May 18, 1887 [SBMP]: “The charter members of the Santa Barbara Yacht Club met at General S. W. Bacus’ office yesterday to complete organization of the club by the adoption of by-laws, and the election of the following Board of Directors: A. L. Clark, S. W. Backus, L. C. Dreyfus, Walter N. Hawley, Wm. M. Eddy, A. E. Putnam and W. N. Cowles. A. L. Clark was elected president, F. M. Whitney vice-president, A. O. Perkins, secretary, and Charles A. Edwards, treasurer. A long list of names was proposed for membership and the meeting adjourned until Saturday evening at 8 o’clock. The Club has been duly incorporated and the Directors will push matters so as to be able to have a regatta at the opening of the railroad, if possible. The election for Commodore and Vice Commodore was postponed for a future meeting. Life membership is fixed at $100. The Club starts with fully ninety members; annual membership at $20 for initiation and $10 for annual dues. Visitors can enjoy the privileges of the Club on payment of $5 per month, or $20 for a season. The Directors have written to San Francisco for information relative to yachts offered for sale.”


(DATE??) The election of commodore and vice-commodore was postponed until later. A board of directors was chosen. Life membership is fixed at $100. Annual membership is $20 for initiation and $10 for annual dues. Visitors can pay $5 per month.”


April 5, 1899 [SBMP]: “…Since the Lark was launched the interest in local yachting circles has increased and now bids fair to grow to such proportions as to warrant the organization of a yacht club, which would be a good thing for the town and would afford no small amount of pleasure to a large number of people who would like to see some good yacht races on the near future.”


December 23, 1906 [SBMP]: “…Boat club? Yacht club? Ain’t none here… That’s the exact situation in Santa Barbara today… Once upon a time, the writer is informed, a yacht club was organized here. It gave itself an attractive imposing name. It held many meetings. It elected a full compliment of officers, from commodore down… The members were enthusiastic on paper… Somehow the idea didn’t get below Haley Street…”


January 4, 1908 [SBMP]: “In line with the proposed coming of the yachts from the southern waters to hold regattas here in the coming fall, J. D. Lowsley, at the meeting of the Chamber of Commerce last night, spoke in favor of Santa Barbara organizing a yacht club of her own. The suggestion met with favor and the secretary was instructed by motion, to call a meeting of local yachtsmen to meet at the rooms of the Chamber of Commerce in the near future, to take preliminary steps toward the organization of such a club. Dr. Stambach stated that there were a number of young men here who handle small yachts with expert skill and that interest in water sports was deepening. There should be a local club, he said, to give the visitors the proper sort of nautical welcome to these waters.”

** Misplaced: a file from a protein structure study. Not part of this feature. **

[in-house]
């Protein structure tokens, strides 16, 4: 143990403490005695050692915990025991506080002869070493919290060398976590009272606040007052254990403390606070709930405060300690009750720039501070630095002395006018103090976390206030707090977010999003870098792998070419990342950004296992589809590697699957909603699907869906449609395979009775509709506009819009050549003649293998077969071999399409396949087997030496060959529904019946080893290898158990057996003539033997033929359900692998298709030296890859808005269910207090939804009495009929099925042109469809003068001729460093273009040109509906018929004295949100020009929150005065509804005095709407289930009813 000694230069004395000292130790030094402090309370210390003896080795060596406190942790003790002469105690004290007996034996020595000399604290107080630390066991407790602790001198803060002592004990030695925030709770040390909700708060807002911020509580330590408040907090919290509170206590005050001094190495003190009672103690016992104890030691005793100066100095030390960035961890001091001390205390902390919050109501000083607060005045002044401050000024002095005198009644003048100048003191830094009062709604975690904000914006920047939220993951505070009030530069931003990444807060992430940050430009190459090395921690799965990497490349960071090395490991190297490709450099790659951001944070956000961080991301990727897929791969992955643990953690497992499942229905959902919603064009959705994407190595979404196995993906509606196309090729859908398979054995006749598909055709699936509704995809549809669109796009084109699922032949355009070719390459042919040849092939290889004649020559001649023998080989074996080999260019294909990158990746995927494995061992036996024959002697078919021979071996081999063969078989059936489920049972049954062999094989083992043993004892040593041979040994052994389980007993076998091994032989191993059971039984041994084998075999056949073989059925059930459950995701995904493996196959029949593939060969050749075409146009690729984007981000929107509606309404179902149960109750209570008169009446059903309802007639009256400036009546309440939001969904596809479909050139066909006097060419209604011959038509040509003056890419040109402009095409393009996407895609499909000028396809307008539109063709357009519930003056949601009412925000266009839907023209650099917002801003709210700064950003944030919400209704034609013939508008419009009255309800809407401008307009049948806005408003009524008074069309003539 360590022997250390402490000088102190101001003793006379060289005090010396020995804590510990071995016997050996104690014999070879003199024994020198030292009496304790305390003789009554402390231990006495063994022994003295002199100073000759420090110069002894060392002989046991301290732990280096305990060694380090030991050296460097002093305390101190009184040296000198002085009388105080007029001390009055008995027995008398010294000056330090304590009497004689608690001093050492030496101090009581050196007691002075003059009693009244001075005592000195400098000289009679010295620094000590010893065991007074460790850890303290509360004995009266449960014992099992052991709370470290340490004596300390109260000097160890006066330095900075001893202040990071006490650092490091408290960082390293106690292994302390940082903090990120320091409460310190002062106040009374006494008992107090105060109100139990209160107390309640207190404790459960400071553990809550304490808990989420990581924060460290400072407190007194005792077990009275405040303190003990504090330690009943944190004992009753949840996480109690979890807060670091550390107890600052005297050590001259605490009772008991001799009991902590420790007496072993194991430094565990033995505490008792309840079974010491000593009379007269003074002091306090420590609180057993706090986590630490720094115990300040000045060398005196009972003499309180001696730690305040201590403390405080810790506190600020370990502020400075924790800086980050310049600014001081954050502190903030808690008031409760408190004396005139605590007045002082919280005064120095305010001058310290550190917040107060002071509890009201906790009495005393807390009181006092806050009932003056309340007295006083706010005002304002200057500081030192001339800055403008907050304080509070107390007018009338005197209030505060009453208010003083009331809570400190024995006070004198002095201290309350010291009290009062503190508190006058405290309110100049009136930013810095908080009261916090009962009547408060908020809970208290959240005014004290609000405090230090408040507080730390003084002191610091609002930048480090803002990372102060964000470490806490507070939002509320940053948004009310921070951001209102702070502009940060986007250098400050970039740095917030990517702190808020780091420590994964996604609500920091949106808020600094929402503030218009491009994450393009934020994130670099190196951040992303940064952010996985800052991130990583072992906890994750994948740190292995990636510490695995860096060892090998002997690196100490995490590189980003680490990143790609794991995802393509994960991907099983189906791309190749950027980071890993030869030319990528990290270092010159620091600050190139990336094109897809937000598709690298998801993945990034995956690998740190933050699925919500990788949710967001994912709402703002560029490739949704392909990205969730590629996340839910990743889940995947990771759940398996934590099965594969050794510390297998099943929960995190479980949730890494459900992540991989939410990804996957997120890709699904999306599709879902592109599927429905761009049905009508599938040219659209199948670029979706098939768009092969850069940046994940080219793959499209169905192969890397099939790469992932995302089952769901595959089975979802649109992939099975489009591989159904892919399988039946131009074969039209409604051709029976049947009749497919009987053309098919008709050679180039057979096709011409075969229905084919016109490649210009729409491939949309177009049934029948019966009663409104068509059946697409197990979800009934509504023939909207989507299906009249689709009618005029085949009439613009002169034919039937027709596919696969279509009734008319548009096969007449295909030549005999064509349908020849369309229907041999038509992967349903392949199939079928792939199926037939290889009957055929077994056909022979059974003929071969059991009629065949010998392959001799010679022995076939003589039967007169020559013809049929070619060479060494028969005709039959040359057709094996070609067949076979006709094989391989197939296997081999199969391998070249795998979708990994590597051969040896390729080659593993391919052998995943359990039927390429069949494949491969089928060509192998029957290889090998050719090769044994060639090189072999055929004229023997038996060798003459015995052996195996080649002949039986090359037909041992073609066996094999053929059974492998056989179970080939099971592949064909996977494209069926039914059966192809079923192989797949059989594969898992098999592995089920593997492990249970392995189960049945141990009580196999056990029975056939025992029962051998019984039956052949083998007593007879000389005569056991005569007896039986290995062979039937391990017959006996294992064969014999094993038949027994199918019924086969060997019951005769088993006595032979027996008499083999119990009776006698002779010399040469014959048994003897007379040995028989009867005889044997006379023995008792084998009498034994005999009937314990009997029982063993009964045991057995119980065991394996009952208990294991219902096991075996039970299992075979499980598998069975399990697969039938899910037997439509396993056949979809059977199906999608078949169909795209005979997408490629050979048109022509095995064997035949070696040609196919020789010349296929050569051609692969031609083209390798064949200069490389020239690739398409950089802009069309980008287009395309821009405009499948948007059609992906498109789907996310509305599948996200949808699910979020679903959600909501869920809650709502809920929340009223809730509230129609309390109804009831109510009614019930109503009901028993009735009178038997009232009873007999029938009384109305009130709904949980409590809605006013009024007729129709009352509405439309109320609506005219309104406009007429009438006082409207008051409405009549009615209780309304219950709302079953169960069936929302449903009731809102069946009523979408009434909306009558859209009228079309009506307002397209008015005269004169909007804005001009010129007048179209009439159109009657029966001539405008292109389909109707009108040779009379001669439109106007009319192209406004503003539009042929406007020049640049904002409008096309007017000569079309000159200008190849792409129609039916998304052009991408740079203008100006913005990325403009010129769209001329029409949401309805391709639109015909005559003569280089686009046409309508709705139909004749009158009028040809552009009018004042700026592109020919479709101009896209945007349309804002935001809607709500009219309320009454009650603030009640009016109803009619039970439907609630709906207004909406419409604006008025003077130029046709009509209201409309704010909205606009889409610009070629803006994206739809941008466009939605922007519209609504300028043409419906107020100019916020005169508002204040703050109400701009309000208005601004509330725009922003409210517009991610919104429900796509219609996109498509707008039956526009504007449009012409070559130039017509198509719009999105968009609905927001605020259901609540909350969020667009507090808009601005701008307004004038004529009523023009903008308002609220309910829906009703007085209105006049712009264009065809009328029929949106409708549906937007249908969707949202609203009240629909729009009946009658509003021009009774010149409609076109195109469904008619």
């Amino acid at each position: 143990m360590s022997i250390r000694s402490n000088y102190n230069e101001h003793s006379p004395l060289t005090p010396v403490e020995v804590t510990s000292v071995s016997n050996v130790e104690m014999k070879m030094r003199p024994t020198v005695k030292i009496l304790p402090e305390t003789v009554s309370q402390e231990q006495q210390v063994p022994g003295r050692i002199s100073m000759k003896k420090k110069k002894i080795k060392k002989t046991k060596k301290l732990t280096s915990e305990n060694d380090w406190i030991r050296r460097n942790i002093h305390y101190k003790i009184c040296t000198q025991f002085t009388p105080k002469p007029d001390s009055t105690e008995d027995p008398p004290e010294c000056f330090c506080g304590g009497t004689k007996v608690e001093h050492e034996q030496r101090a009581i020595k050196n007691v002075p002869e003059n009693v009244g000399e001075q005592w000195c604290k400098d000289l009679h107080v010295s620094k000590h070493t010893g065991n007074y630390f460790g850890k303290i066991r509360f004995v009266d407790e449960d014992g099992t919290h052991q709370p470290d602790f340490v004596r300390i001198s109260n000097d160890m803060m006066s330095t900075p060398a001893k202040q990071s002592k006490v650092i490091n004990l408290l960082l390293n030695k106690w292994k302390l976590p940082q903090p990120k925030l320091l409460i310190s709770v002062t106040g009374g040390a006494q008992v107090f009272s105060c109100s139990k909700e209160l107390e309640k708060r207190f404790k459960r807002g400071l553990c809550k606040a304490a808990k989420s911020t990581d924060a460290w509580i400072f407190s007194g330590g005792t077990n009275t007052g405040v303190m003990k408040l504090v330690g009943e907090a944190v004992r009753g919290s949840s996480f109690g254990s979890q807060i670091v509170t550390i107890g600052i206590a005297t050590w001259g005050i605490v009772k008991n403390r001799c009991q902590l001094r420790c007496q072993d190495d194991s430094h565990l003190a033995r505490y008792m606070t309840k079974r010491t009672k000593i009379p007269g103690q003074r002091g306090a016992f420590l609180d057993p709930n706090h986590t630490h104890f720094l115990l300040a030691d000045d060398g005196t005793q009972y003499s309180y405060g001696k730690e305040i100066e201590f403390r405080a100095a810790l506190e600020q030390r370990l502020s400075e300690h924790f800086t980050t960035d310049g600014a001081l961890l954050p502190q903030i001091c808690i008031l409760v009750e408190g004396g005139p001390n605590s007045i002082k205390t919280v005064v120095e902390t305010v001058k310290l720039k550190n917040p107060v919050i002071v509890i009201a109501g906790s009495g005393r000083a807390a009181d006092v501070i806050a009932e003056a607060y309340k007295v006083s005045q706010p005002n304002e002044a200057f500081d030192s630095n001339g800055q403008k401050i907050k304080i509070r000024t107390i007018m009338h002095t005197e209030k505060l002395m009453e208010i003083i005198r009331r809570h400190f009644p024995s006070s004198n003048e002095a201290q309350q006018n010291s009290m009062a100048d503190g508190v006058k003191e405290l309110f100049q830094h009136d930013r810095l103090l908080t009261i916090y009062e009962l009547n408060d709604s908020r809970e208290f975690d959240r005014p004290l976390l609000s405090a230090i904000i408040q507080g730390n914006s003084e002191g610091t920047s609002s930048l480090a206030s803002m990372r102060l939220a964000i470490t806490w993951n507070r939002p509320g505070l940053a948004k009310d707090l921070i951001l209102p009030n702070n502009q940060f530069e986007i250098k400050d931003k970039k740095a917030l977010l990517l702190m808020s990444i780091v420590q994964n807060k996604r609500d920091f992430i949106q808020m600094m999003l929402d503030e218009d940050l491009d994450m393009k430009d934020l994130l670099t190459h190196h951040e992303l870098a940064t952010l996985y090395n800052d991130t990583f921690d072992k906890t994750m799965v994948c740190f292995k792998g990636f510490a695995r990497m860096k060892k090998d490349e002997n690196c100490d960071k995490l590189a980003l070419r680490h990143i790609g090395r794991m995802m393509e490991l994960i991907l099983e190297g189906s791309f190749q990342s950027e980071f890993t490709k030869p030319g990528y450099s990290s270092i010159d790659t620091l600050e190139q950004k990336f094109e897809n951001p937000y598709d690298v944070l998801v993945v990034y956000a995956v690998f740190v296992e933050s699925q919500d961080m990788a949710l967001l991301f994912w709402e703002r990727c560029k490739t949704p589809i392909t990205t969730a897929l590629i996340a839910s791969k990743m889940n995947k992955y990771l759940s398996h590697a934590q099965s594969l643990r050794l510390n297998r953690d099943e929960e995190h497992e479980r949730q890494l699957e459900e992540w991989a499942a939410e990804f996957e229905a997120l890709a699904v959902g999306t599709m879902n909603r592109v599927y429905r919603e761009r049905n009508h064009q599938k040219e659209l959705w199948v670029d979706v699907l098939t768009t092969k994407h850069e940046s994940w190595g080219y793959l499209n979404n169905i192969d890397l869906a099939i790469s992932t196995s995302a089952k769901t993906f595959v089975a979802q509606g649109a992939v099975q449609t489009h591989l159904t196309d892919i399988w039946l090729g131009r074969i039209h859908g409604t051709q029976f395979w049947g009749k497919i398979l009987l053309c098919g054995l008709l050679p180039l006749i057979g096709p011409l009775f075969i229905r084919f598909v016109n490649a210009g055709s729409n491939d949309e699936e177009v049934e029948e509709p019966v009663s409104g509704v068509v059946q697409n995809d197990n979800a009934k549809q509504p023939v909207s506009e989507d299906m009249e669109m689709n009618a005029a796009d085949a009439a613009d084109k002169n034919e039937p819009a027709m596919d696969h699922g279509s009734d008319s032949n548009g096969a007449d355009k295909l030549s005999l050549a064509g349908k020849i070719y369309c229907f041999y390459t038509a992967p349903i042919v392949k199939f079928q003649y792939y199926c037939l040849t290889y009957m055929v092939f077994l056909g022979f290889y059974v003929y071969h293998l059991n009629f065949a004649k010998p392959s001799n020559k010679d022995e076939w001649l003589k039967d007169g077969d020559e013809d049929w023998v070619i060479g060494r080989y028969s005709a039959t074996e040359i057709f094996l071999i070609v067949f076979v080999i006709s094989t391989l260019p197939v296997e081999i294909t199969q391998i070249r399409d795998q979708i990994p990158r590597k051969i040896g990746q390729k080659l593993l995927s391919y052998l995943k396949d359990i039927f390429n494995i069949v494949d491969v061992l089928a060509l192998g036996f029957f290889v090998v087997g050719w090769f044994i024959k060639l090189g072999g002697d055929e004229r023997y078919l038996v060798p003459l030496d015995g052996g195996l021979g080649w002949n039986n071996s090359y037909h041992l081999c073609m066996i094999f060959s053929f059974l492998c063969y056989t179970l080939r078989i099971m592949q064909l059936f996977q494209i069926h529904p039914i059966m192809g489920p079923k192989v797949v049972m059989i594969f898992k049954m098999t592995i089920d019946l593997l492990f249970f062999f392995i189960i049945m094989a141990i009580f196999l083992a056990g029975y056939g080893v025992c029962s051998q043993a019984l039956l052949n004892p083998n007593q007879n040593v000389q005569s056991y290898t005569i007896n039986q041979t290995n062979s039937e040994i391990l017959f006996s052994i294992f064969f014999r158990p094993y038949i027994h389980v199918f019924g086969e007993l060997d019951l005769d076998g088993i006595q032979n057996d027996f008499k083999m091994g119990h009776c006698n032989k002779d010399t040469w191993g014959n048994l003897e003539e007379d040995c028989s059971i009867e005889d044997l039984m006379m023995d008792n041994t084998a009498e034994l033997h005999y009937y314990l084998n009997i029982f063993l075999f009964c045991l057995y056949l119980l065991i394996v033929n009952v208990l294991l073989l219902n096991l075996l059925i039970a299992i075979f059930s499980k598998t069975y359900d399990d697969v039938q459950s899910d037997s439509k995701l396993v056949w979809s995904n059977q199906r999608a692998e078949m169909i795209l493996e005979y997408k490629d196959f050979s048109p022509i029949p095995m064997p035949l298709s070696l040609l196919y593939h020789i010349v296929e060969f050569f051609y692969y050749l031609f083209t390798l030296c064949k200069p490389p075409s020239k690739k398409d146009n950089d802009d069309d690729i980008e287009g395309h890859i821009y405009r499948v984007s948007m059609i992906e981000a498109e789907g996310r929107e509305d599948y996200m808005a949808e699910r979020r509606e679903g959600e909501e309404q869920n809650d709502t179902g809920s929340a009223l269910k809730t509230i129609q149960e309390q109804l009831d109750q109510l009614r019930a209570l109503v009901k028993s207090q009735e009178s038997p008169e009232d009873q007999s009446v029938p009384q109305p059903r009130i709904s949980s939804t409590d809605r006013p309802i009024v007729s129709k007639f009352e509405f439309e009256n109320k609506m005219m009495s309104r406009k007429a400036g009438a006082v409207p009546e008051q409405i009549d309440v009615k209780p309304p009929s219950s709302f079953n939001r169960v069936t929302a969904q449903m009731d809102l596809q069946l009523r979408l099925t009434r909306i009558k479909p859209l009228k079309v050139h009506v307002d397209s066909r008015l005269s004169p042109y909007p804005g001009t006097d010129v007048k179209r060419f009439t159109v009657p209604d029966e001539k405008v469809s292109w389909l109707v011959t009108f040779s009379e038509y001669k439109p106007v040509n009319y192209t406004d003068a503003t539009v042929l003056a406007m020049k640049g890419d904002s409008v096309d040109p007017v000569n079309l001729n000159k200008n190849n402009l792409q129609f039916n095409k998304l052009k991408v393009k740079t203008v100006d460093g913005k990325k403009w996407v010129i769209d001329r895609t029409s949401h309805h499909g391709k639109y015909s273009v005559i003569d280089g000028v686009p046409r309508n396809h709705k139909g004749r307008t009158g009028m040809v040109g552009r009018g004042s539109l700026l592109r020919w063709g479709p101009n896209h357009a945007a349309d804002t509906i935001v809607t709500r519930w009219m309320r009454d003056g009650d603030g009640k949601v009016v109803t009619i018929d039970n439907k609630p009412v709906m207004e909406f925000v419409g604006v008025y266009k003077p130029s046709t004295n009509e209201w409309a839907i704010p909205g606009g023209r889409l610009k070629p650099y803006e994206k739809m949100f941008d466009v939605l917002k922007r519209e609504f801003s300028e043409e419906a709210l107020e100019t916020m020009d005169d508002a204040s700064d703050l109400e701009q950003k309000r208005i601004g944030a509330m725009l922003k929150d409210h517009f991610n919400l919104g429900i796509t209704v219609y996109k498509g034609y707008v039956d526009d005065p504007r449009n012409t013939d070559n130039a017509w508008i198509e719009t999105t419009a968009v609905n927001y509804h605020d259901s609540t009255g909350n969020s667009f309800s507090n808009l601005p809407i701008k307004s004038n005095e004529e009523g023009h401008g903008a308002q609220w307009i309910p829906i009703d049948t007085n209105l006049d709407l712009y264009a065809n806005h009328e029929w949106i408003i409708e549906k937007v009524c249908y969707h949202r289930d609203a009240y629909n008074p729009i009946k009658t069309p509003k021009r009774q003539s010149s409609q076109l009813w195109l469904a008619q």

January 29, 1908 [SBMP]: “… There are ardent yachtsmen in this city. But somehow they never seem to get it together. The invitation is now out from the Chamber of Commerce, following a decision of that organization to foster such a club. And under the wing of the Chamber of Commerce the club should grow to be independent, to live in its own home down by the water side, with its moorings and its nodding craft at anchor…”


July 2, 1917 [SBDN]: “The Santa Barbara Yacht Club returned yesterday from a cruise to the islands aboard the Royal. The party of 20 members of the club left here Saturday afternoon and returned late yesterday.”


June 18, 1919 [SBMP]: “The return of skipper E. J. Gourley of the Santa Barbara Yacht Club is anxiously awaited here by members of the club as the problem of securing a yacht for a regatta to be staged here within the next few weeks is a paramount issue. It is expected that Gourley, who left for San Francisco last Friday to look over a 65-foot boat in the north, will arrive either today or tomorrow and will then make his report as to what he found in the bay region. A 65-footer in the harbor here would about come up to the idea of all those who are interested in the project. Hereafter the Royal, a craft much smaller, has held the boards here and has always given satisfactory service. But providing the new boat is purchased by the yacht club, a regular crew will be needed and when the boat bends her sails to the wind there is going to be some galloping over the waves noticeable in this section.”


June 26, 1919 [SBMP]: “In the way of adding joy to the announcement that the Santa Barbara Yacht Club has purchased the Caprice, now at Sausalito, members of the club will give a ball at the Belvedere hotel tomorrow evening… Skipper E. J. Gourley leaves for San Francisco Saturday evening, where he will supervise the installation of the engine in the Caprice and look into other details. It is believed that everything will be in readiness to sail with the Caprice to Santa Barbara by next Thursday or Friday. A number of yachtsmen here will leave for the north next Wednesday, for the purpose of boarding the Caprice on her maiden voyage to this city. The Caprice is 65 feet overall; 17-foot beam, has 14 sleeping berths, a fine dining room, is schooner rigged, and on a day cruise has accommodations for 50 passengers. Dr. D. C. Bainbridge is commodore of the Santa Barbara Yacht Club, and George Becker, vice commodore. The Caprice is the fastest yacht in Pacific waters. Yearly it has figured prominently in the Honolulu-San Francisco and Farallones island runs. Her cabins are loaded with trophies.”


May 28, 1925 [SBMP]: “Eighteen members of the Santa Barbara Yacht Club will leave Stearn’s Wharf at 6:15 o’clock tomorrow night for a week-end cruise to Santa Cruz Island…”


June 18, 1927 [SBMP]: “Members of the Santa Barbara Yacht Club will leave this afternoon on the annual cruise to Santa Cruz Island. They will spend the night in the tent city on the island and return tomorrow afternoon. Captain Ira Eaton’s Sea Wolf will be the flagship of the cruise and will take many of the members across the channel. Several other boats also will make the trip. An interesting program is being arranged by Bob Cornwall, secretary of the club, and who is in charge of the arrangements.”